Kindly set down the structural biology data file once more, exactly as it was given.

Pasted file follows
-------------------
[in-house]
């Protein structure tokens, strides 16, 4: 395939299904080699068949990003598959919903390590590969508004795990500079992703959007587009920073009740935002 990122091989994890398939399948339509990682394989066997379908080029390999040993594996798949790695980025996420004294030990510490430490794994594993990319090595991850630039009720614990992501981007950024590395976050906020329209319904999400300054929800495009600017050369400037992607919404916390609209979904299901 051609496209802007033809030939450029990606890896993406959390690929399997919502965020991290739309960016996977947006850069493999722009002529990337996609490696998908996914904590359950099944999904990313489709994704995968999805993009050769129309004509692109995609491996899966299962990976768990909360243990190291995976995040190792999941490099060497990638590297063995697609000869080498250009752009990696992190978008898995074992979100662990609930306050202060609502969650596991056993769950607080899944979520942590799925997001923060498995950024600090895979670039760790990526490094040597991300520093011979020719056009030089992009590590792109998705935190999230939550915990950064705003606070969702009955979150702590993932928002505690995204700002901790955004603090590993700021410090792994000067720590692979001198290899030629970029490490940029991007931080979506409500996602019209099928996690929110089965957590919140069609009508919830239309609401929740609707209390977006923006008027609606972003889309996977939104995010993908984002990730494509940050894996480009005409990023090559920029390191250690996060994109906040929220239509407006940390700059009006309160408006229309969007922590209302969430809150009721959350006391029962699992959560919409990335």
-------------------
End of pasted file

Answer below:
[in-house]
């Protein structure tokens, strides 16, 4: 395939299904080699068949990003598959919903390590590969508004795990500079992703959007587009920073009740935002 990122091989994890398939399948339509990682394989066997379908080029390999040993594996798949790695980025996420004294030990510490430490794994594993990319090595991850630039009720614990992501981007950024590395976050906020329209319904999400300054929800495009600017050369400037992607919404916390609209979904299901 051609496209802007033809030939450029990606890896993406959390690929399997919502965020991290739309960016996977947006850069493999722009002529990337996609490696998908996914904590359950099944999904990313489709994704995968999805993009050769129309004509692109995609491996899966299962990976768990909360243990190291995976995040190792999941490099060497990638590297063995697609000869080498250009752009990696992190978008898995074992979100662990609930306050202060609502969650596991056993769950607080899944979520942590799925997001923060498995950024600090895979670039760790990526490094040597991300520093011979020719056009030089992009590590792109998705935190999230939550915990950064705003606070969702009955979150702590993932928002505690995204700002901790955004603090590993700021410090792994000067720590692979001198290899030629970029490490940029991007931080979506409500996602019209099928996690929110089965957590919140069609009508919830239309609401929740609707209390977006923006008027609606972003889309996977939104995010993908984002990730494509940050894996480009005409990023090559920029390191250690996060994109906040929220239509407006940390700059009006309160408006229309969007922590209302969430809150009721959350006391029962699992959560919409990335």